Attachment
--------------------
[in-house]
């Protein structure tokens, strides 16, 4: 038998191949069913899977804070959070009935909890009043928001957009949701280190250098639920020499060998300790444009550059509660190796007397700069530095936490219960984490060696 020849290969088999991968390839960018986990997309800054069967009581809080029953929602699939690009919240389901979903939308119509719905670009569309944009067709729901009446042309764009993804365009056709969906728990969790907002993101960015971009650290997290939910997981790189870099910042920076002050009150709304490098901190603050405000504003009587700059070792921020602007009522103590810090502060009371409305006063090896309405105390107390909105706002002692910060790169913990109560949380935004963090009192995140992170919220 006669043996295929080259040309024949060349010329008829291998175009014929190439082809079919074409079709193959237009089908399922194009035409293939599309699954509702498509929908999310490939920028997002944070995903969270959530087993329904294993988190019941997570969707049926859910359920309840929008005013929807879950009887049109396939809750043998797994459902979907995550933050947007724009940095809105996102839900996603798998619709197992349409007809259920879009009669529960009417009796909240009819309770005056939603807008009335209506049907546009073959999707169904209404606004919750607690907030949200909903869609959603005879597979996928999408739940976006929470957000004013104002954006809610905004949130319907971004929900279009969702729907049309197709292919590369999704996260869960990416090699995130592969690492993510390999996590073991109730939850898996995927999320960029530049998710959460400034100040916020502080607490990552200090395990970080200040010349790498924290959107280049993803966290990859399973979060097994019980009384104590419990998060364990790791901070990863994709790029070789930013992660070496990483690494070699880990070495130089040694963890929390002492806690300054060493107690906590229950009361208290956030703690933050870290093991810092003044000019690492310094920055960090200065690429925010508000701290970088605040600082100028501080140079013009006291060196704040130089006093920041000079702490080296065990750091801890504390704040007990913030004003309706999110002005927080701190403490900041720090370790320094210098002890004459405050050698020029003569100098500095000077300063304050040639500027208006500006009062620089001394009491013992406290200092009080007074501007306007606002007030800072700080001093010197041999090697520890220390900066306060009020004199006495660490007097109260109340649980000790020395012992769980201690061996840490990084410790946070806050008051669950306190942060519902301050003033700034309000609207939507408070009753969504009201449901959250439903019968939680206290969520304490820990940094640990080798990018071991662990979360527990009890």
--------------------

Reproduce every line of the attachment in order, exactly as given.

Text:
[in-house]
């Protein structure tokens, strides 16, 4: 038998191949069913899977804070959070009935909890009043928001957009949701280190250098639920020499060998300790444009550059509660190796007397700069530095936490219960984490060696 020849290969088999991968390839960018986990997309800054069967009581809080029953929602699939690009919240389901979903939308119509719905670009569309944009067709729901009446042309764009993804365009056709969906728990969790907002993101960015971009650290997290939910997981790189870099910042920076002050009150709304490098901190603050405000504003009587700059070792921020602007009522103590810090502060009371409305006063090896309405105390107390909105706002002692910060790169913990109560949380935004963090009192995140992170919220 006669043996295929080259040309024949060349010329008829291998175009014929190439082809079919074409079709193959237009089908399922194009035409293939599309699954509702498509929908999310490939920028997002944070995903969270959530087993329904294993988190019941997570969707049926859910359920309840929008005013929807879950009887049109396939809750043998797994459902979907995550933050947007724009940095809105996102839900996603798998619709197992349409007809259920879009009669529960009417009796909240009819309770005056939603807008009335209506049907546009073959999707169904209404606004919750607690907030949200909903869609959603005879597979996928999408739940976006929470957000004013104002954006809610905004949130319907971004929900279009969702729907049309197709292919590369999704996260869960990416090699995130592969690492993510390999996590073991109730939850898996995927999320960029530049998710959460400034100040916020502080607490990552200090395990970080200040010349790498924290959107280049993803966290990859399973979060097994019980009384104590419990998060364990790791901070990863994709790029070789930013992660070496990483690494070699880990070495130089040694963890929390002492806690300054060493107690906590229950009361208290956030703690933050870290093991810092003044000019690492310094920055960090200065690429925010508000701290970088605040600082100028501080140079013009006291060196704040130089006093920041000079702490080296065990750091801890504390704040007990913030004003309706999110002005927080701190403490900041720090370790320094210098002890004459405050050698020029003569100098500095000077300063304050040639500027208006500006009062620089001394009491013992406290200092009080007074501007306007606002007030800072700080001093010197041999090697520890220390900066306060009020004199006495660490007097109260109340649980000790020395012992769980201690061996840490990084410790946070806050008051669950306190942060519902301050003033700034309000609207939507408070009753969504009201449901959250439903019968939680206290969520304490820990940094640990080798990018071991662990979360527990009890």